SI: I was born in Scotland and then we all moved to Yemen. My parents divorced when I was six and my mum moved back to Scotland when I was 15. I stayed with my dad. During the first years, my dad was an amazing, encouraging and involved father, this wonderful guy you see with my younger sisters in the movie. He had some non-Middle Eastern ideas which started changing when he returned to Yemen. There was a lot of pressure from society and traditional concepts started affecting him. He even had an idea of finding a husband for me, when I was only 15. This added to the rupture between us and when I was 17 I left to Scotland and didn’t see my Yemeni family for many years. Now he is back to being the man he used to be. He must have been very confused between wanting to be a progressive dad and being a man respecting traditions.

AO: Cultural issues seem to be at the core of many topics tackled in The Mulberry House and isn’t it your rejection of Yemeni customs in the past that moved you to making a film about your family?

SI: There was always this cultural conflict. I was always different, like an outcast. When living in Yemen I didn’t like the dress code, or social life. When I left to Scotland I continued to fuel myself with those thoughts. I see now how at times my mind was shaping ideas that were not always representative of my Yemeni family.

AO: Did you use the camera to come to terms with your troubled past?

SI: In a way, the camera became a shield from my family. I started looking at them as an artist and an anthropologist, with a very objective eye for the sake of studying them. It is when I took a distance that I started noticing interesting issues in them. I looked at them as interesting characters and I started liking them. Bit by bit, we started getting closer, discovering how similar we are …

AO: The Scottish-Yemeni juxtaposition is an element that contributed to your identity crisis, which was behind your travel to Yemen. Then instead of making a film about your grandfather you soon shifted to an evaluation of your father. At the core of this transformation isn’t it actually all about you? Aren’t you the one using the camera to reach purification?

SI: Definitely! They say art has healing value and this is exactly what happened with The Mulberry House. It was a very cathartic experience; a time when many wounds healed. The process of communicating with my dad, spending a long time with him and gradually seeing him become supportive of my work as a filmmaker, and my life, made me more involved. Not only I found that I have more in common with the Yemeni people, society, the revolution, but I discovered a lot in common with my own family.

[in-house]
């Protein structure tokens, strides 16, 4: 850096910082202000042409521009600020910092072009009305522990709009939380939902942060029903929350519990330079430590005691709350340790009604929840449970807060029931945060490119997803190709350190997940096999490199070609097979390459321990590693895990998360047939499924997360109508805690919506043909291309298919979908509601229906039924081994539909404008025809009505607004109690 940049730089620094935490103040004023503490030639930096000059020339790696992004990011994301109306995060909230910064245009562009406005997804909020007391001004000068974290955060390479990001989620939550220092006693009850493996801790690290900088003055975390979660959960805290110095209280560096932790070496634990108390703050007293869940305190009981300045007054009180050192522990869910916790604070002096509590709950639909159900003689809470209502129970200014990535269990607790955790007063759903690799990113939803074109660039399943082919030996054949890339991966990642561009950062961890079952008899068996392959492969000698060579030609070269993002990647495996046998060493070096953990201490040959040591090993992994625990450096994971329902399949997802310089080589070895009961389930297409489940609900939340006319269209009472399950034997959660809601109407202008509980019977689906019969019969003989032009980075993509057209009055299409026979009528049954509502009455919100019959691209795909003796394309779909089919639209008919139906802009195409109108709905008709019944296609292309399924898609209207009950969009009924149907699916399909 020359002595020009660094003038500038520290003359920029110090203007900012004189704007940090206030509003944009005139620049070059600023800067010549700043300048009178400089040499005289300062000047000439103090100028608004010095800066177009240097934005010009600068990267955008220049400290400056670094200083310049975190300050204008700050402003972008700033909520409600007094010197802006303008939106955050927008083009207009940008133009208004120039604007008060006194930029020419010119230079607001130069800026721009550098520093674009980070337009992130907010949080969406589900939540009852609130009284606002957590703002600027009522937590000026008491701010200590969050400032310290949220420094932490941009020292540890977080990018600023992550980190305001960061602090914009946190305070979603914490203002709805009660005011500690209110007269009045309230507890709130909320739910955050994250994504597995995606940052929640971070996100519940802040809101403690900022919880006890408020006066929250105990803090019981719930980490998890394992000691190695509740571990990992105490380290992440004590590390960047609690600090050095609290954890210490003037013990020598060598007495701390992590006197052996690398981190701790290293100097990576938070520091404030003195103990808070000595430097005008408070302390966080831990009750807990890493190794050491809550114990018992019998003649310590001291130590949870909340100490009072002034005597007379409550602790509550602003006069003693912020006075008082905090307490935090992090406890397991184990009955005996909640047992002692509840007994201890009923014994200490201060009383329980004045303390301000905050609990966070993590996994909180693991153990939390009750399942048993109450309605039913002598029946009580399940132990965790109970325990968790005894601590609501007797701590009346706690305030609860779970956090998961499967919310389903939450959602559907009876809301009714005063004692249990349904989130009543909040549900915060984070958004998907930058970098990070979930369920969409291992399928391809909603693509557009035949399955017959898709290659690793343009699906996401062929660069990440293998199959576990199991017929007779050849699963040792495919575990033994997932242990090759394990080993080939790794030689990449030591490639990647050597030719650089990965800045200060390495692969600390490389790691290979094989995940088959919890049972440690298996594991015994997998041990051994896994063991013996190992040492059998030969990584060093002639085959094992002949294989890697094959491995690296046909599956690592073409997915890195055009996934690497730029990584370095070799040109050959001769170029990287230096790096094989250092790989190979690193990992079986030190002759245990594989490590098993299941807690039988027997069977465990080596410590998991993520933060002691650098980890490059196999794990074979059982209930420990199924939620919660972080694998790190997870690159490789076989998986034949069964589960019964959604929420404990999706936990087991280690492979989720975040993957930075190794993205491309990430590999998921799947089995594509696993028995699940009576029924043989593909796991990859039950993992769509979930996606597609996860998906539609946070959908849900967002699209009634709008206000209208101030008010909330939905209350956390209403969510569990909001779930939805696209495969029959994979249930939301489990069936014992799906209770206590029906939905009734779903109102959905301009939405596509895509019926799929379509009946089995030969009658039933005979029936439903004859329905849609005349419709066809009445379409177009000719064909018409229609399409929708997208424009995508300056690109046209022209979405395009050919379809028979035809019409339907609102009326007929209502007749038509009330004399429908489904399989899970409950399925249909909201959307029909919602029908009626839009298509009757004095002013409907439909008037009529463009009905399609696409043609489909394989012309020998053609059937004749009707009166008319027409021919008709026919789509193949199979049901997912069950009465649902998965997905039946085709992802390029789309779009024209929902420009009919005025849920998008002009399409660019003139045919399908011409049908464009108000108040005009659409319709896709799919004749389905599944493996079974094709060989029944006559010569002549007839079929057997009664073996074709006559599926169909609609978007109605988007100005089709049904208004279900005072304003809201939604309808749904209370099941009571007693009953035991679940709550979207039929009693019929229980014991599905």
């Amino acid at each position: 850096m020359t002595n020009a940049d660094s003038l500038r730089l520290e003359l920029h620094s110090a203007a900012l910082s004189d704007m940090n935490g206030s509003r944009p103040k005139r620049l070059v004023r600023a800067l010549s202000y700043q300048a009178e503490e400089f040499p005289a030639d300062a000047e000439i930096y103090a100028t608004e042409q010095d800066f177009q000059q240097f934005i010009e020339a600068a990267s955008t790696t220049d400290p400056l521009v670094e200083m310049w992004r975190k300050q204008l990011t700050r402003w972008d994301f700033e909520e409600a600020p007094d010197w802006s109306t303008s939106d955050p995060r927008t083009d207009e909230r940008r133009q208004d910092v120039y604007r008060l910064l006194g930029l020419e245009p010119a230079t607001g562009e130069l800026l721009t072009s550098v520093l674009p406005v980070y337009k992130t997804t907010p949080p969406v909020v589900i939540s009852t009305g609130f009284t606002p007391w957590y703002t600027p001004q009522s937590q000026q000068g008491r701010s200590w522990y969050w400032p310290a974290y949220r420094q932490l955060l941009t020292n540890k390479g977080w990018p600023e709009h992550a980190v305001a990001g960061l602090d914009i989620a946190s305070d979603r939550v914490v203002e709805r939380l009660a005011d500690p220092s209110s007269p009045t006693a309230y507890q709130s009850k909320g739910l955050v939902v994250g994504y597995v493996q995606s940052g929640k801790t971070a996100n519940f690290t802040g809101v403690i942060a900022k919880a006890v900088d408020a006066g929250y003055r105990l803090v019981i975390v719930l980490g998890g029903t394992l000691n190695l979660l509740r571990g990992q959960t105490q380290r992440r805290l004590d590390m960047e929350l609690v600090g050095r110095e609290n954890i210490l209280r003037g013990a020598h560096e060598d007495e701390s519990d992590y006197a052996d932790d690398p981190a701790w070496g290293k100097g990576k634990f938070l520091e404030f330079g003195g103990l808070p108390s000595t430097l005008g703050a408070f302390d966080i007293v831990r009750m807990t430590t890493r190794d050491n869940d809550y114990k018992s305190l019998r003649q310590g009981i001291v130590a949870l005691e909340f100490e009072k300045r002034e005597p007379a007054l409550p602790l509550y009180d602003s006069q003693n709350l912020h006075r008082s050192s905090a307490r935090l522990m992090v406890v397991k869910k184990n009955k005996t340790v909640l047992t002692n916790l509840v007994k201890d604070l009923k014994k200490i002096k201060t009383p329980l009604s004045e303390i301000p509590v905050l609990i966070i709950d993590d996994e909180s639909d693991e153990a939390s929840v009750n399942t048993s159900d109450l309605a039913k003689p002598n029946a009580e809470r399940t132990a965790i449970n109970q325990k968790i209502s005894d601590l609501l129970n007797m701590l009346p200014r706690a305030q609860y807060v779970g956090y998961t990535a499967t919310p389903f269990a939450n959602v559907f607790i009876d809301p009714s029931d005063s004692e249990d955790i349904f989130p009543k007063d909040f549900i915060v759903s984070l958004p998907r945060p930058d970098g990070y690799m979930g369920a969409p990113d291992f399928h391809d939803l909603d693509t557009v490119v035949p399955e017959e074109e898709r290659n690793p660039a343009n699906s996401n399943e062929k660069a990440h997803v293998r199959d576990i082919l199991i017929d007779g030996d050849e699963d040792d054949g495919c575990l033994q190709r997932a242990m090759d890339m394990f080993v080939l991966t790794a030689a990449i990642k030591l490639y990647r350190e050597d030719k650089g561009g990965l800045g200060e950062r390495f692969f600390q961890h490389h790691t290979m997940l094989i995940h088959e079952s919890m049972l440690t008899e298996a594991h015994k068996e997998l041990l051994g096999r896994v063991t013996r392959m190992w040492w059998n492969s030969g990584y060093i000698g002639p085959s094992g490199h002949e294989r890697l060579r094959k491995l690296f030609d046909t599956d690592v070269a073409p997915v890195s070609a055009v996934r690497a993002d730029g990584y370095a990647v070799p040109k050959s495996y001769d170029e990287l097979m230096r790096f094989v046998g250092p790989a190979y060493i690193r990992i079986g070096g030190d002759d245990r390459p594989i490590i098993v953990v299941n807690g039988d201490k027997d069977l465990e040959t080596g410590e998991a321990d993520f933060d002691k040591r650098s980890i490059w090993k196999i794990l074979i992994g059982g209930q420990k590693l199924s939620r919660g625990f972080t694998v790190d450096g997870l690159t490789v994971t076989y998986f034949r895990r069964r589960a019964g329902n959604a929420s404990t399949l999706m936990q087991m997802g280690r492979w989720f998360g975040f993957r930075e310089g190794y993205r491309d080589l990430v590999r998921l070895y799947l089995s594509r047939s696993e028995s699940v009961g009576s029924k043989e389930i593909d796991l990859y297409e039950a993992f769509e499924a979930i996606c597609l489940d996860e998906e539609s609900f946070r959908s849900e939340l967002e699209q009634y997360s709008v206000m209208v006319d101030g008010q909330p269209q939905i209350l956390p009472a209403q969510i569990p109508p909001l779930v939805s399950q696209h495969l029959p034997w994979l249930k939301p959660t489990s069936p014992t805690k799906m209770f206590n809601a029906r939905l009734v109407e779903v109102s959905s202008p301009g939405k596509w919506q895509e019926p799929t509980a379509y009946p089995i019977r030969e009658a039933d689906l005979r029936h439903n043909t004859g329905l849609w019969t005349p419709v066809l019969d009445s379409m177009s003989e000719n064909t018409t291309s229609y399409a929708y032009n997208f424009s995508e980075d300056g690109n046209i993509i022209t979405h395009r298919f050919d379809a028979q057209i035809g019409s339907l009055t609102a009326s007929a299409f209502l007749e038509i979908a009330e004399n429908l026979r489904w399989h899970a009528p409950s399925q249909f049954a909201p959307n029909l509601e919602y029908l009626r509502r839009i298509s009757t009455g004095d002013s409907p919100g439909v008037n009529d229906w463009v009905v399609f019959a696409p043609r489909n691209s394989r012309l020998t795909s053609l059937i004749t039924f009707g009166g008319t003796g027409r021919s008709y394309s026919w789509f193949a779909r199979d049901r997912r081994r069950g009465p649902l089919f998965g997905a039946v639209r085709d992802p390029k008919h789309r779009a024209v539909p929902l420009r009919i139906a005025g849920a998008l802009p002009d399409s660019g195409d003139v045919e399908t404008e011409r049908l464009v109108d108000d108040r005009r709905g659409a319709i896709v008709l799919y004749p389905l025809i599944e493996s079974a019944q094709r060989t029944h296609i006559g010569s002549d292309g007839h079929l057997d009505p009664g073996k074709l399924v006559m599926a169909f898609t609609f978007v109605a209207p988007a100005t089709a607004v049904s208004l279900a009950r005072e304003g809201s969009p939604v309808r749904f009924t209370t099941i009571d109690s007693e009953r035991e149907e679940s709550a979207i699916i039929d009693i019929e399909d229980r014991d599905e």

AO: This change is very obvious throughout the movie. I remember the scene when your dad reads to your grandfather an article about you in Yemen Times. He is very proud, and happy. It is also a great scene of a documentary. Was this a spontaneous moment captured on camera or you asked your characters to replay a conversation for the purposes of the film?

SI: It was all very natural. This was shot when they got so used to my camera that they were no longer bothered. My face and eye was associated with the camera and they would talk to me normally forgetting that I was holding something. That’s the amazing access I had to the family.

AO: Did Karama Has No Walls and The Mulberry House help you define your identity?

SI: Yes. When as a teenager I left to Scotland. I cut myself completely from my Yemeni or Arab roots. This whole experience showed me that I can be both. Now I am Scottish and Yemeni, living in Egypt.

AO: The whole experience introduced many changes in your life, on artistic and personal levels. Did the Oscar-nomination open new doors to you?

Si: It’s funny that I get less job offers now since the Oscar nomination than I did before. It seems people think that I’ve so much work or that I’m not approachable, and this is not the case. However, I take this time to refresh my thoughts. The past years were very hectic, especially with the Oscars and all the media attention.

AO: Do you plan a trilogy?

SI: I still don’t know what I’ll do next, but definitely it won’t be anything about my family or revolution.